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City Council considers tax hike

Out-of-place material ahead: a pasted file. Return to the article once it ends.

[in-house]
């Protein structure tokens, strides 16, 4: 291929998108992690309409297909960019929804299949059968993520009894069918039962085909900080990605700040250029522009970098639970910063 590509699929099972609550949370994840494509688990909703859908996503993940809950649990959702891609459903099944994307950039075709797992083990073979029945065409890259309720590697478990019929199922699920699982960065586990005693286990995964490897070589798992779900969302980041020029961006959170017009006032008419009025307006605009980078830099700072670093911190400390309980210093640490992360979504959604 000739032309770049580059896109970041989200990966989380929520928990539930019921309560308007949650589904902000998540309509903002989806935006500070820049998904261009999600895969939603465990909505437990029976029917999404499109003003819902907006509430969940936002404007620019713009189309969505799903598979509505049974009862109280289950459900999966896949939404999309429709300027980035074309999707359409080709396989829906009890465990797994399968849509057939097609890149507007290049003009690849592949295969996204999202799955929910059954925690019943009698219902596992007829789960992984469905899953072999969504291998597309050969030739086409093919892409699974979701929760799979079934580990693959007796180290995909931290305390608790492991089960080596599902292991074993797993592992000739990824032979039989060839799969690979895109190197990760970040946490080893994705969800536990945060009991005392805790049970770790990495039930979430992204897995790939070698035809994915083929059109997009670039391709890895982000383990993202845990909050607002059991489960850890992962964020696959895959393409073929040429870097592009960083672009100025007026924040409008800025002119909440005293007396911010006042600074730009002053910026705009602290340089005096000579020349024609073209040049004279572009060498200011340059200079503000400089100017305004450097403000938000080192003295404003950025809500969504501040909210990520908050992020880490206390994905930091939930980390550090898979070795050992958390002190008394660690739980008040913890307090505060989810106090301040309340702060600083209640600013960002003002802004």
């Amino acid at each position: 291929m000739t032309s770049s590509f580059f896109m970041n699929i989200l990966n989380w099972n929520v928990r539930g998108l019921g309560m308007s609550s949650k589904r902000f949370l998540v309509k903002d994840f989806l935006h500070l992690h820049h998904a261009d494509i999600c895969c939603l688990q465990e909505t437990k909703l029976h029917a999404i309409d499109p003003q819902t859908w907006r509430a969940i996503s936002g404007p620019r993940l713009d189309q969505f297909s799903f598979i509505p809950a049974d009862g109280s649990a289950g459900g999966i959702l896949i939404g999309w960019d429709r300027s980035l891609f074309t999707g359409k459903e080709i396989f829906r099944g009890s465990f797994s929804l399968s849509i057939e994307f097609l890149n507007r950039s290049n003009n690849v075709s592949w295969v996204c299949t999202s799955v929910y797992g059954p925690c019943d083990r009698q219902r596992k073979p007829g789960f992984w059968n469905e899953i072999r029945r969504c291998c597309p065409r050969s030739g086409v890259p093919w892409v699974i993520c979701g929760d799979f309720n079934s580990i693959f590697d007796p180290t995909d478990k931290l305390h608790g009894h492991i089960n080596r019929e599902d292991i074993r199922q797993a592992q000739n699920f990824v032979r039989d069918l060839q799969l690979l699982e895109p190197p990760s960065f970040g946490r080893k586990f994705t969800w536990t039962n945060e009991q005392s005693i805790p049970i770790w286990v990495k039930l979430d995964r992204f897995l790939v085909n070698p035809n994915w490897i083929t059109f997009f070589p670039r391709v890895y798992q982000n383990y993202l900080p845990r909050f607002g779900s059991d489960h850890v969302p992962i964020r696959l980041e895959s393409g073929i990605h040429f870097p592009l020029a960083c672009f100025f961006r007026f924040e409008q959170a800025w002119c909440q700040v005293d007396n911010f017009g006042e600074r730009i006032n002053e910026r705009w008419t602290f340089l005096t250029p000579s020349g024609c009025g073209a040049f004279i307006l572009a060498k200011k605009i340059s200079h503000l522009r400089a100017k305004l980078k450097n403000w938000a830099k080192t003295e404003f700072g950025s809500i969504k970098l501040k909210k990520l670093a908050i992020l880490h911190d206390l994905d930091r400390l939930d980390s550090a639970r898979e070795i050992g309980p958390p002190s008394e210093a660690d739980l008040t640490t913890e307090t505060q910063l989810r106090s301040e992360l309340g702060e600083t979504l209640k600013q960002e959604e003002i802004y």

"Just days after state voters passed an initiative aimed at limiting the government's ability to raise property taxes, the Oak Harbor City Council is considering hiking local property taxes. Any tax increase would be against the recommendation of Mayor Patty Cohen, who has said she favors budget cuts over tax hikes for this year's budget.Yet she painted a very bleak picture of the city's finances - calling it a crisis - during the city council meeting Wednesday night, a day after state Initiative 722 passed by a wide margin.The forecast is dismal. ... We are being bombarded by tax initiatives that have had a very grevious effect on the city, she said. We are finding ourselves in a position where we do not have a reserve, or a cushion, to fall back on because of the current tax reform environment.The city had a special meeting scheduled to consider the tax increase Friday morning, but it was cancelled after the county extended the deadline for property tax increases from Nov. 15 to Nov. 30. The tax increase will be discussed and possibly passed during the council's regular meeting Nov. 21.I-722 limits property tax increases to 2 percent or the inflation quotient each year and limits the increase of assessed property value to 2 percent or inflation. Also, it voids all taxes increased between July 2, 1999, and Dec. 31, 1999 and mandates that government bodies give back to the taxpayers any taxes already collected.In all, I-722 means about a $1.28 million budget deficit for Oak Harbor.Interim City Supervisor Doug Merriman said that the city isn't sure exactly how to budget for I-722. He says a recent state Supreme Court decision that last year's tax-cutting initiative, I-695, is unconstitutional strongly suggests that I-722 will also fall to legal challenges for many of the same reasons.In fact, Seattle and three other cities have filed lawsuits asking a Thurston County Superior Court judge to throw out the initiative on grounds that it violates the state constitution.But to be on the safe side, Merriman said the city may cut part of the $1.28 million from the budget. Exactly how much, though, will be settled by council members during upcoming budget workshops.In addition, the city leaders are still struggling with the I-695-related cuts, which leaves the city $130,000 short for the 2001 budget.Another option Merriman said the City Council may look at is re-instating the 7 percent utility tax that was passed last year, but expires at the end of the year.With or without tax increases, cuts in city services and programs are likely. Cohen warned about the possibility of employee lay-offs. She said it will be tough on all employees if the city can no longer afford to keep the team together.Even if the city council passed the maximum 6 percent increase on the city's share of property taxes, it would mean only a $125,000 increase in city revenue.But if I-722 holds up under court challenges, Merriman said any property tax increase passed this year, for next year's taxes, would automatically be cut back down to 2 percent.It's very confusing, he said. I-722 makes it very hard to know how to budget. "